Spectrum analyzers; never liars, never honest

The secret to this is that spectrum analyzers are not actually lying to you; ever. It isn’t possible for them to lie to you. If a sound is registering in a lo / mid frequency range, it really does exist in that lo / mid frequency range scientifically. But your speakers will be playing the sound from your tweeters and your ears will perceive it as a high. Why? Because it really is a high-pitched sound, even though the waveform exists in the lo / mid range scientifically.

Audio is a very complicated subject; people can spout impressive sounding numbers all they want, “Pff, I never go above the 4.5k range, anyone operating in the 5k range is…”, no, screw those blowhards. Relying on even the highest end spectrum analyzer is a misleading metric that cannot compare to the human ear (coming from someone using a spectrum analyzer for years).

How to see the spectrum with your ears alone

The best way I feel is to try to dial-in your sound blind. You can peak at the spectrum if you want, but it should be just that; a peak. Go back to listening with your ears.

I use the low pass filter (LPF) and high pass filter (HPF) often and always by ear, never by the spectrum. I dial (physically with a Behringer BCR2000) either a LPF or HPF until I can just start to hear the sound losing characteristics.

Then it’s time to find a frequency, a sweet spot, that I want to accentuate. I do this by enabling the EQ, guessing which area the sound falls into (lo, lo / mid, mid / hi or hi), turn the “Q” knob all the way to the right (narrow) and crank up the dB knob. I then slowly / quickly turn the frequency knob (sweeping through the frequencies).

Sometimes I realize I have to change to another EQ range for the sweet spot. But, once I find a frequency that has the most character of the sound, I then adjust the “Q” knob to what I feel would be right (sometimes narrow, sometimes wide) and then adjust the dB to something appropriate (many times, the dB is raised just a bit).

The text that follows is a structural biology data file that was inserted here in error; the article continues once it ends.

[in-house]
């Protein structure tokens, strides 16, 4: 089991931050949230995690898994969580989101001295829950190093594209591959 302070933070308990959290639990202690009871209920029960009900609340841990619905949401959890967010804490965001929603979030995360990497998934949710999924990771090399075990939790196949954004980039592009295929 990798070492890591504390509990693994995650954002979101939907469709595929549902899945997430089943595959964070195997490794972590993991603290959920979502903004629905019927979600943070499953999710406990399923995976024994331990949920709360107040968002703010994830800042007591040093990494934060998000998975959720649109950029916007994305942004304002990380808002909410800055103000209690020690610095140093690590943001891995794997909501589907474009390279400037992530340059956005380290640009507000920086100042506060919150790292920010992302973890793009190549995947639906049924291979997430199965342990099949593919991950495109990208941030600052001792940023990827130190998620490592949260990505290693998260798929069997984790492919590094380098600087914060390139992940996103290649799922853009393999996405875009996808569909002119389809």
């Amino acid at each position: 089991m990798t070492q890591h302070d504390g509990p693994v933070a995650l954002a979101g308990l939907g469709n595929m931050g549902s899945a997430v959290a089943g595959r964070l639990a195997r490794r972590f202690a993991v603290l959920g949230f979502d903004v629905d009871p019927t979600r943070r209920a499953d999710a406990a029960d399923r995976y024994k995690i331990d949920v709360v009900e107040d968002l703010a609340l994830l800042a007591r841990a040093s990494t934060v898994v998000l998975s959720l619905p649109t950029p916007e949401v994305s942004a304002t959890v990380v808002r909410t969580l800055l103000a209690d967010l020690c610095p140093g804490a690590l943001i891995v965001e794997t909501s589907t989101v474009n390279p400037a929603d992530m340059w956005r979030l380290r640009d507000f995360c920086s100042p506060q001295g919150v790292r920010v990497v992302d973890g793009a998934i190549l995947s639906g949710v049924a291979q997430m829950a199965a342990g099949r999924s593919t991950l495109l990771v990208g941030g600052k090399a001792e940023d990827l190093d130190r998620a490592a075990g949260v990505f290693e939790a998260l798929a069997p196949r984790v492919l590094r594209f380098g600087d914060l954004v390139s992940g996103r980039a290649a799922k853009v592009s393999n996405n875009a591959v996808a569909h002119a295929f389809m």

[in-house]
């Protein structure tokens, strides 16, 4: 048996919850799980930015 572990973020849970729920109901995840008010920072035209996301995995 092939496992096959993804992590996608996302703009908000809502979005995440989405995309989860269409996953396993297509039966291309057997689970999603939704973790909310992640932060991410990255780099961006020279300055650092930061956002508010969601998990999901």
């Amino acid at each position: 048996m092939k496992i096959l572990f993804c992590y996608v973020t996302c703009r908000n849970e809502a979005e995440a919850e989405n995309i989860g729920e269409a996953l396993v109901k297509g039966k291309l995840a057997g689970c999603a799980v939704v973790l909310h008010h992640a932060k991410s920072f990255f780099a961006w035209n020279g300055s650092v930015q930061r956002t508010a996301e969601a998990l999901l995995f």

I then see if I can reverse this process, instead of raising up the dB knob for the other EQ ranges, decreasing it and using the same sweeping method. The goal is to see if there are any problem frequencies that would benefit from being cut.

I taught myself this method through natural intuition; it was only later that I realized masterclass audio engineers were being taught this very method (and had been using it since the 70’s). I point this out because some ideas and methods I preach throughout this site are concepts that haven’t become known or established yet (or to my knowledge) but, this shows my thought process is on the right track.

When spectrum analyzers are ideal

The main reason to use spectrum analyzer is to spot, visually, when a frequency may have one spikey spot that may be responsible for clipping or causing compression / limiting settings to kick in needlessly.

This is what spectrum analyzers were built for. You can look at the frequency and see if there is a spikey frequency that may be causing problems (for me, I simply solo the channel and can instantly see the spectrum on the RE 60).

Your ears are the best analyzers of audio on the market

Spectrum analyzers exist because there can be problem frequencies that are invisible to the ear but will be picked up by audio equipment. Learn to rely on your ears and don’t let others talk you into the foolish kilohertz numbers game.

Later. – MJ